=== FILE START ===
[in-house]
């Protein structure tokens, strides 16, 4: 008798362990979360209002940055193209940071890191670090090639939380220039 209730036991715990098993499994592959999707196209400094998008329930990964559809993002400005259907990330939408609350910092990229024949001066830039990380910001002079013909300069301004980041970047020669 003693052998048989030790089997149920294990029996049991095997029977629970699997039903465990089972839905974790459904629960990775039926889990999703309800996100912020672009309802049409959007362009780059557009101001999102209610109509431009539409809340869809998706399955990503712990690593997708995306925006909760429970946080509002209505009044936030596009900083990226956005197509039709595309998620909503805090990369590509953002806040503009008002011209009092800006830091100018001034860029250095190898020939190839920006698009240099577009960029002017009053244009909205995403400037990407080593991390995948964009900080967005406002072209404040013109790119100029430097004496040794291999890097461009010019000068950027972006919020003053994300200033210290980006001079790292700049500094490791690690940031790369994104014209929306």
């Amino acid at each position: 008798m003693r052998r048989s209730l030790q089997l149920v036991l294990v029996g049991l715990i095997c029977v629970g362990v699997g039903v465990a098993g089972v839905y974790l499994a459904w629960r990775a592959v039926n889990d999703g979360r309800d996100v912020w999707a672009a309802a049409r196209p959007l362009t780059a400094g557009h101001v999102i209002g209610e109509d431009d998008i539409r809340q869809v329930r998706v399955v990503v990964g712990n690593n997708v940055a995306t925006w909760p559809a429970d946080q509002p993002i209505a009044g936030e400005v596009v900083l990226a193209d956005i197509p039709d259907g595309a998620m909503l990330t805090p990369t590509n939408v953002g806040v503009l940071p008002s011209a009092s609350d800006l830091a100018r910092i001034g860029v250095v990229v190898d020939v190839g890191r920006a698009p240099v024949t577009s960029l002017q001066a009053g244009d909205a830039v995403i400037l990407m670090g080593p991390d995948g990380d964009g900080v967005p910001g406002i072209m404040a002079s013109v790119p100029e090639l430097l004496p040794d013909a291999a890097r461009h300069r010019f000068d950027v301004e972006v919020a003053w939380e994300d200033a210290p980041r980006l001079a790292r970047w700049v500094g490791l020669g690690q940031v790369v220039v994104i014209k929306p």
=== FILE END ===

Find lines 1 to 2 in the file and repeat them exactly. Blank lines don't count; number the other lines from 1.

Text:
[in-house]
């Protein structure tokens, strides 16, 4: 008798362990979360209002940055193209940071890191670090090639939380220039 209730036991715990098993499994592959999707196209400094998008329930990964559809993002400005259907990330939408609350910092990229024949001066830039990380910001002079013909300069301004980041970047020669 003693052998048989030790089997149920294990029996049991095997029977629970699997039903465990089972839905974790459904629960990775039926889990999703309800996100912020672009309802049409959007362009780059557009101001999102209610109509431009539409809340869809998706399955990503712990690593997708995306925006909760429970946080509002209505009044936030596009900083990226956005197509039709595309998620909503805090990369590509953002806040503009008002011209009092800006830091100018001034860029250095190898020939190839920006698009240099577009960029002017009053244009909205995403400037990407080593991390995948964009900080967005406002072209404040013109790119100029430097004496040794291999890097461009010019000068950027972006919020003053994300200033210290980006001079790292700049500094490791690690940031790369994104014209929306």